Monday, April 11, 2016

Review: The Gift of Friendship

The Gift of Friendship
Edited by Dawn Camp
Revell, 2016


Sharing secrets. Laughing until it hurts. Hugging through tears. True friends are one of God's greatest gifts.

Whether next door or in the next time zone, our friends provide some of our most important relationships. We cherish time spent with them, bemoan time spent apart, and look forward to the next time we can have coffee or rush to greet them as they walk toward our door. And nothing warms our hearts like stories of true friendship.

Collecting over fifty true stories from some of today best writers, Dawn Camp offers readers a chance to sit back and experience the gift of friendship. With its beautiful photographs and poignant prose, this collection is a great gift for a dear friend and the perfect pick-me-up any time you need a boost. Contributors include Crystal Paine, Liz Curtis Higgs, Tsh Oxenreider, Myquillyn Smith, Jennifer Dukes Lee, Lisa-Jo Baker, Jessica Turner, Lysa TerKeurst, Bonnie Gray, Holley Gerth, Renee Swope, and many more.

My thoughts

I tend to be an introvert, so this book really spoke to me. Not that I don’t have friends, because I do; but I often fail to stay connected with them like I should. In fact, I wasn’t very far into this collection before I stopped to phone and write notes to a few of those special people in my life, and was greatly blessed as a result.

The Gift of Friendship is an inspirational collection from several of today’s popular writers, edited by Dawn Camp, and also includes beautiful photography by her as well. Included are such topics as Building Community, It Takes a Friend to Be a Friend, Hospitality, Vulnerability, and Making a Difference. I’m familiar with a few ladies who contributed to this collection, and I made new “friends” at the same time. I recommend reading The Gift of Friendship slowly, a chapter at a time, and you’ll discover that the experience is similar to surrounding yourself with a group of encouragers.

Rather than trying to describe this book further, let me point out a few things that I found especially touching . . .

  • I have been surprised at how close relationships can be formed online, so I appreciated Dawn’s words in the Introduction:  “Don’t let anyone tell you that a friendship that begins online must lack a foundation. Treasure friendship in whatever form it takes.”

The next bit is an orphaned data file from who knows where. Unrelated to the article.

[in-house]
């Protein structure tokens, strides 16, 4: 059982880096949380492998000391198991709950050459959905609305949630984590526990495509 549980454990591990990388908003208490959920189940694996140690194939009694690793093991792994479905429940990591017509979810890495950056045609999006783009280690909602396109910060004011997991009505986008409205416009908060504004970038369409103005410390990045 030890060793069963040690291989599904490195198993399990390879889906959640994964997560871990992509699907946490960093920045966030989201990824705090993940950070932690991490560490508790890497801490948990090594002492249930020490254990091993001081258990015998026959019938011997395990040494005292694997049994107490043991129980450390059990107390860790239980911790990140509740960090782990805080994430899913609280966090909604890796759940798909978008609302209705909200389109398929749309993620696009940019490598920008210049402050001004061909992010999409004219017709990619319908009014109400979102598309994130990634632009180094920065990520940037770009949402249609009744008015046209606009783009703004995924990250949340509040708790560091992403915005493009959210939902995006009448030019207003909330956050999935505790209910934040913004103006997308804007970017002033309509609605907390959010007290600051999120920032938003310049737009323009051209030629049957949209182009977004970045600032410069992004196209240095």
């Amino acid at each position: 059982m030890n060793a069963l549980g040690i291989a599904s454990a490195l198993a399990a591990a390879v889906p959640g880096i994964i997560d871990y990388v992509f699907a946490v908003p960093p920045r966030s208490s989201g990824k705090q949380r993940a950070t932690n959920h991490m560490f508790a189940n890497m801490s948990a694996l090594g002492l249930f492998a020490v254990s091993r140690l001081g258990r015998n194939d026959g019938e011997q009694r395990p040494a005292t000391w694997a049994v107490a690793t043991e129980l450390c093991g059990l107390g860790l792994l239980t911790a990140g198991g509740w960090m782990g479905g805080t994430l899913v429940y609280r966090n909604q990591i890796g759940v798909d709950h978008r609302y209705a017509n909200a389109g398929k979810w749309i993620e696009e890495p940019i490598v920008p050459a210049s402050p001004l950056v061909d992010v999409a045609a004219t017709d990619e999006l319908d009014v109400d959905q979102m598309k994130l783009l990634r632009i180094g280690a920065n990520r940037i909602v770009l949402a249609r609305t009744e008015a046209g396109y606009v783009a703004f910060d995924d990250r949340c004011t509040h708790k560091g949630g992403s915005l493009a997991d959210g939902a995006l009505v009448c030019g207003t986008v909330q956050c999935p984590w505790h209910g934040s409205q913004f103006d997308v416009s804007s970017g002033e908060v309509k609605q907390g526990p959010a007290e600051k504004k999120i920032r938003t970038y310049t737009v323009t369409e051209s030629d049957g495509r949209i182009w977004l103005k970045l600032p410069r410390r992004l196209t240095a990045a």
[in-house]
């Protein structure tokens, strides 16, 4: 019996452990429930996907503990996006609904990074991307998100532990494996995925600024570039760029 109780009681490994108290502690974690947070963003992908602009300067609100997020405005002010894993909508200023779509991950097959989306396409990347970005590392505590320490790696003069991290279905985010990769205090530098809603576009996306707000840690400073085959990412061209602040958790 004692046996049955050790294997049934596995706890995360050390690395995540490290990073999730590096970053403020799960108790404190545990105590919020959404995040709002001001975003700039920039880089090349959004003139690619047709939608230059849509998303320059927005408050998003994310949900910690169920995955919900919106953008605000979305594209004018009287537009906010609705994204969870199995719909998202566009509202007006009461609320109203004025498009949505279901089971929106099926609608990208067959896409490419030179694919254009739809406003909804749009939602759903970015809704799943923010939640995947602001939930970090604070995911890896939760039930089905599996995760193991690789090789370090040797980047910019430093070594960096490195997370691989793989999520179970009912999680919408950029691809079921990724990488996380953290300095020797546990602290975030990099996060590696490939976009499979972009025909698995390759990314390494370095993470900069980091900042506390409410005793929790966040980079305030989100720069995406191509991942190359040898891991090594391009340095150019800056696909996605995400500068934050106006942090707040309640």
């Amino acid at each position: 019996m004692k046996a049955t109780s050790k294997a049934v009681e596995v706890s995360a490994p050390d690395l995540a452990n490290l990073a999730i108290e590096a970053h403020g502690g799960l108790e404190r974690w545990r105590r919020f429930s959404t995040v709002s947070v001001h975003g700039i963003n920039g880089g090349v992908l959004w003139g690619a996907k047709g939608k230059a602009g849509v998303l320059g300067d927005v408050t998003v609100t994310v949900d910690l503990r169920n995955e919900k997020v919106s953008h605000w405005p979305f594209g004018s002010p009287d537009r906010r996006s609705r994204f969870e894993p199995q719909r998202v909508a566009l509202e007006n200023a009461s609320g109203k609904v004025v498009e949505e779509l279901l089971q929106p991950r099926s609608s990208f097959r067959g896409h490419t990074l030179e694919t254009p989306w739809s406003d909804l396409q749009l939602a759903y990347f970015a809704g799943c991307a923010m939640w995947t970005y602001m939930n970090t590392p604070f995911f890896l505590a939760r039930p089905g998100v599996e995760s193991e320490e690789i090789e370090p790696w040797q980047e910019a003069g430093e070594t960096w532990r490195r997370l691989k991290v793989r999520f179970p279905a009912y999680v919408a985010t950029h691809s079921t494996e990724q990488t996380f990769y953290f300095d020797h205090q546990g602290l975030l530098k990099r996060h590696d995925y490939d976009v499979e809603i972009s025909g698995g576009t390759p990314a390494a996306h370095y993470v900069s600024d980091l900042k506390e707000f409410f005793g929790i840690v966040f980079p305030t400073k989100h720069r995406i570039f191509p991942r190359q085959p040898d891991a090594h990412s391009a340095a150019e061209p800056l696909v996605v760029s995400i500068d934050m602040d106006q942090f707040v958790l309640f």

• Francie Winslow talks about the importance of deepening our relationships in a world of high-tech social media where we are “connected – but rarely known.”
  • I loved the humorous experience Liz Curtis Higgs shared about her friend’s friendship bread and starter dough, resulting in this reflection:  “Sometimes the best friendships get off to a messy start. Just keep squeezing, add the right ingredients, and let it bake until done. Delicious.”
  • Sarah Forgrave uses the beautiful analogy of a quilt to illustrate the give and take of friendship:  “Some of the fabrics were colorful and vibrant, while others faded into the background or had frayed around the edges. The quilt maker took these frayed pieces and stitched them next to a sturdy piece. As each scrap of cloth connected with another, the weak ones became stronger, until the squares were stitched together to form a quilt. A quilt with no evidence of frayed edges. A quilt as beautiful as its most vibrant pattern.” My takeaway is that when I’m weak, I need to share with a trusted friend(s), letting others come alongside me and trim off my frayed edges. When I’m strong, God stitches me next to someone else to hold them together.
  • I especially enjoyed Dawn Camp’s personal stories that are scattered throughout this collection. In one chapter, she describes how people reached out to those in need during a southern ice storm, how “tragedy breeds everyday heroes.” I could definitely relate to that, as I live in Georgia! In another chapter, she encouraged me to find a safe place by looking for someone I can trust - and, at the same time, to be a safe place for friends who need to talk. In the last chapter, Dawn talks about mother/daughter closeness, ending with an anonymous quote that perfectly describes the precious relationship my mom and I had:  “A mother is your first friend, your best friend, your forever friend.”

The Gift of Friendship is a great book for personal reading, but would also make a wonderful gift for a special friend. Highly recommended.


Dawn Camp is the camera-toting, homeschooling mother of eight children. A featured blogger at (in)courage, her beautiful photography previously graced their monthly calendar and currently decorates the desktops of women around the world. Camp blogs at and is a featured photographer on Adobe's website for Adobe Photoshop Lightroom software. She lives with her family in metro Atlanta.

Thank you to Revell for providing a copy of this book in exchange for my honest review.

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